Album Review: Gel-Sol — Horse Head Bookends

It’s inevitable: the first thing one notices about Horse Head Bookends, the latest album from Andrew Reichel (d/b/a/ Gel-Sol), is its stunningly original album artwork and packaging. The vinyl LP is housed in a black, die-cut sleeve with a front window that serves as a frame for a 12×12 full-color art. There’s a collage for each of the album’s eight tracks, plus another representing the album as a whole (the tenth panel is home to the credits, which is where one learns that Reichel created the artwork himself). All in all, a mightily impressive introduction to the album.

But what of the music within?

Horse Head Bookends is a kind of deeply nuanced and melodic rethink of what we know as krautrock. The blooping, bleating synthesizer textures often associated with the style are presented in a more readily accessible format. All manner of keyboards are used in the service of delivering these tunes. Found-sound recordings – sounding as if they’re from 1950s sci-fi horror films – -make appearances.

But this isn’t bloodless, sterile music; the sound is somewhat redolent of the music Steven Wilson made when he was a one-man Porcupine Tree; wonderfully inviting music that grabs deftly from (first and foremost) prog, space rock, trip-hop, trance, ambient … you get the idea. Intrepid listeners will discover their own musical guideposts in Horse Head Bookends. Delightful stuff that floats by yet provides no end of positive experiences for the more active listener. The songs tumble into one another, pausing only when one has to visit the turntable to flip the platter.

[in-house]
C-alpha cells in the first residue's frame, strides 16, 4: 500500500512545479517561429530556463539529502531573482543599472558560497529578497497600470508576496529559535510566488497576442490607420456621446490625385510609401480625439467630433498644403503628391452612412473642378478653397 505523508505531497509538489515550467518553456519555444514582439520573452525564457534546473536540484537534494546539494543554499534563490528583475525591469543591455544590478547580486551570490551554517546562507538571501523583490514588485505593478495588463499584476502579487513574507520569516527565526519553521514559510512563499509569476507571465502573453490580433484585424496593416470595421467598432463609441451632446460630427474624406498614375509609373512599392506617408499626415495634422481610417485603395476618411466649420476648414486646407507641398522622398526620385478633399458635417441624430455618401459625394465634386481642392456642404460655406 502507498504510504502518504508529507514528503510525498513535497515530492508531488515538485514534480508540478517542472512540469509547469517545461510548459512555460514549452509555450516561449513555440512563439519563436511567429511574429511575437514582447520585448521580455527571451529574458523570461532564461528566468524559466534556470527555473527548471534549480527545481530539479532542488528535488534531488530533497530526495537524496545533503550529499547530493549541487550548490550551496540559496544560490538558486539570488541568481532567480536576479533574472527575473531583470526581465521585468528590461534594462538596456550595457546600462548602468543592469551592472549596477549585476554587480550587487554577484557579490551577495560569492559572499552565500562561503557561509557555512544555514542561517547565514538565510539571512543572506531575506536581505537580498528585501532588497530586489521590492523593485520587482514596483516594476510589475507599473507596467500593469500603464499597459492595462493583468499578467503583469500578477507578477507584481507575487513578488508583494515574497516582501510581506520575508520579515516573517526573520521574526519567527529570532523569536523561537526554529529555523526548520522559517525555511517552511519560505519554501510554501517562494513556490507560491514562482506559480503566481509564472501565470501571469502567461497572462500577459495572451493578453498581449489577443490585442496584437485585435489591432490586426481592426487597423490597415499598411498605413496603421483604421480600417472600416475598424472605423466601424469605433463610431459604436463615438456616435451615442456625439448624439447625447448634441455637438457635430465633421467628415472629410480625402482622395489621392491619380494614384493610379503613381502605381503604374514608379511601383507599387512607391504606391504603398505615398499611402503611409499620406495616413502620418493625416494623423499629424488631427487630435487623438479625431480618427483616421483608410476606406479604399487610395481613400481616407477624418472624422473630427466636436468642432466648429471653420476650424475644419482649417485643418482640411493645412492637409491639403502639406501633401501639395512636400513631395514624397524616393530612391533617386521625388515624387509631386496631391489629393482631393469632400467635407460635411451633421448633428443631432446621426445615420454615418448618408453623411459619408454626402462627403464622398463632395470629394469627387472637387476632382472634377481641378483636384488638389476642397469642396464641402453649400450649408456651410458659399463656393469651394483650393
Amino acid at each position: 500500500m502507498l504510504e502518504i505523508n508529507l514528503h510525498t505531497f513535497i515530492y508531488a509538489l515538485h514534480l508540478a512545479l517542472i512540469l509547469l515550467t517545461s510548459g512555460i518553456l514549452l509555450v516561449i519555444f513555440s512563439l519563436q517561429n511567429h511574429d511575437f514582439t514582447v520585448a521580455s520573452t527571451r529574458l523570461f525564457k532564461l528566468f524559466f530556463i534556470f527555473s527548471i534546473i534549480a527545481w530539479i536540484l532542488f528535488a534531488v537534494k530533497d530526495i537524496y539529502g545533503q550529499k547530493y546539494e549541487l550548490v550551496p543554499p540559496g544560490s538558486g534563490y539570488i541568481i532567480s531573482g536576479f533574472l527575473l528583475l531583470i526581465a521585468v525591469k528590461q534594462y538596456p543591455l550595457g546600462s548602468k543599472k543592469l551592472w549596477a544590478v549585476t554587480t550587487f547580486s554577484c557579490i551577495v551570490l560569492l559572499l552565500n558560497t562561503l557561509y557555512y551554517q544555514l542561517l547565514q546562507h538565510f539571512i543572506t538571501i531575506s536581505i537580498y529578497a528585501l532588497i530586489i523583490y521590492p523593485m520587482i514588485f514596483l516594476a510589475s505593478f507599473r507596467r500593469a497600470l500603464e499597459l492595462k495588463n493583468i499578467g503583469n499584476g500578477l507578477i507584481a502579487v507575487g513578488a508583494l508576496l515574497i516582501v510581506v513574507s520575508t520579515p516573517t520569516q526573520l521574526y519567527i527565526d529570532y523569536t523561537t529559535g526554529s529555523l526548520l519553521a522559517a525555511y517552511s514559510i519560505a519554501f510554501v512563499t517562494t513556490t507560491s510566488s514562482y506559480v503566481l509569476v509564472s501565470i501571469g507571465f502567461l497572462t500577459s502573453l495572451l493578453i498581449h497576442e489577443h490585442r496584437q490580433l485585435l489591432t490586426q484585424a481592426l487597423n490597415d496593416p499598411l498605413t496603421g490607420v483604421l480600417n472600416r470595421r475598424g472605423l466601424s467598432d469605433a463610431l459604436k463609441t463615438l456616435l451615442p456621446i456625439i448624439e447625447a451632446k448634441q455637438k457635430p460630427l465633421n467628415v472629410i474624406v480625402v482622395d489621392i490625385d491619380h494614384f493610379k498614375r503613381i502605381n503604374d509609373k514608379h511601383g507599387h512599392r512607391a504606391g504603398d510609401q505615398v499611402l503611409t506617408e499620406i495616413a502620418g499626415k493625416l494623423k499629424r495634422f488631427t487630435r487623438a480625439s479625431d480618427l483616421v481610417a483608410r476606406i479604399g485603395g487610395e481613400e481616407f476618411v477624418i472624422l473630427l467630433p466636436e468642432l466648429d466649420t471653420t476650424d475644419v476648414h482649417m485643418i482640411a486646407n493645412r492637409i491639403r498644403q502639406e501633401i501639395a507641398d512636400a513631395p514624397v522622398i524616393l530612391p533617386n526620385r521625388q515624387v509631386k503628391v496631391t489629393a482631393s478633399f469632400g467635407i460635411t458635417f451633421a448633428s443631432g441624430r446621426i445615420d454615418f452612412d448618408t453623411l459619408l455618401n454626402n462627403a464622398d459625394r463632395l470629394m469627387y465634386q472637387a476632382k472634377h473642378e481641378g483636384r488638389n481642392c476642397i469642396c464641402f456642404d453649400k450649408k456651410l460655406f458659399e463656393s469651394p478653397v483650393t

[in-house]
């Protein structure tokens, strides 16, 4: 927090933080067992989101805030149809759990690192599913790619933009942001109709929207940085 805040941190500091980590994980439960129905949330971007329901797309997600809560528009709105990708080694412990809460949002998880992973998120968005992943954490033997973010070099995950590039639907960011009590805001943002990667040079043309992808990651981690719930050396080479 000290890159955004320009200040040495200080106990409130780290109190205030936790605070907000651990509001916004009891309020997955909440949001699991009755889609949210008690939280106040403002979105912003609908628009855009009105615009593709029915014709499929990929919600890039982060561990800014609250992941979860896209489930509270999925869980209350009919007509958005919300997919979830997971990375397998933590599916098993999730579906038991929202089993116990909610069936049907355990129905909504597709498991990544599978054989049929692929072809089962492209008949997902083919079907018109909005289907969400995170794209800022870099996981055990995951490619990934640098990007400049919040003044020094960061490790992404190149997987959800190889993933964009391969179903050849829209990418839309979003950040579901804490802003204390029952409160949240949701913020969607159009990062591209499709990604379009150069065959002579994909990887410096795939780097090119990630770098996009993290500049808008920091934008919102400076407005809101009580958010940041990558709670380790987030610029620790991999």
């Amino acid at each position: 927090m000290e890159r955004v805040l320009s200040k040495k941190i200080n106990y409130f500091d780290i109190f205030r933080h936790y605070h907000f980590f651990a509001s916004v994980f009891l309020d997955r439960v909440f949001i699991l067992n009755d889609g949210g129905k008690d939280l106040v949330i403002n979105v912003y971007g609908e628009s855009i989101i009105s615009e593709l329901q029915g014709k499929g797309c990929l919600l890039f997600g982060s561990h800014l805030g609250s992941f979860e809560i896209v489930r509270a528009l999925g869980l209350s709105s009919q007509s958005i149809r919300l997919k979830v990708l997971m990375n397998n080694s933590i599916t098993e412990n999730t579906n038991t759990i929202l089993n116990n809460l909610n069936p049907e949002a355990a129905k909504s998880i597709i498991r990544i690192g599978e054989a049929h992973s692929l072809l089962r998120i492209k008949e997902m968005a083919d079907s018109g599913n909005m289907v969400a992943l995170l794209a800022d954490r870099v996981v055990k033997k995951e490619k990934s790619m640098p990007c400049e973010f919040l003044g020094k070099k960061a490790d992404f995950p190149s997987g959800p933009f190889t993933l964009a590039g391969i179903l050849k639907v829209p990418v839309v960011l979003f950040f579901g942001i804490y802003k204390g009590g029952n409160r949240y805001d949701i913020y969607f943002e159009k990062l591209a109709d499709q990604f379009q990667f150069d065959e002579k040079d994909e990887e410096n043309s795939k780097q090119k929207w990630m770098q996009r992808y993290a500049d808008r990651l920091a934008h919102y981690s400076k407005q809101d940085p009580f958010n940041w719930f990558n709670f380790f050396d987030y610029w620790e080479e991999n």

With its primitive sequencer basis, “Earth Melt” may remind some listeners of “On the Run” from The Dark Side of the Moon; one can do a lot worse than draw inspiration from such a source. There’s plenty of variety among the songs, and Reichel has a strong melodic sense that elevates Horse Head Bookends well above much of the music made in this style.

“Smoky Charbonneau” sounds a bit like what might happen if Moog Cookbook crafted the soundtrack to a Shaft film. If that sounds fun to you then you’d do well to pick up this album, because Horse Head Bookends is full of that kind of seamlessly effective genre-hopping. For the more musically adventurous listener, there are splashes of glitchy atonality – with some David Gilmourish humpback whale tones that’ll take you back to the early ’70s – but the whole ting is wrapped in a warm and rather friendly sonic package.

At roughly 40 minutes, Horse Head Bookends effectively recreates the experience of the vinyl era, and even the digital version of the album is designed to evoke the sensations of that experience: each album side is its own file (instead of individual tracks), and a helpful voice invites you to flip the “tape” over. That playful attitude is a hallmark of the album as a whole; it’s as far as possible from the dour approach of many synth twiddlers.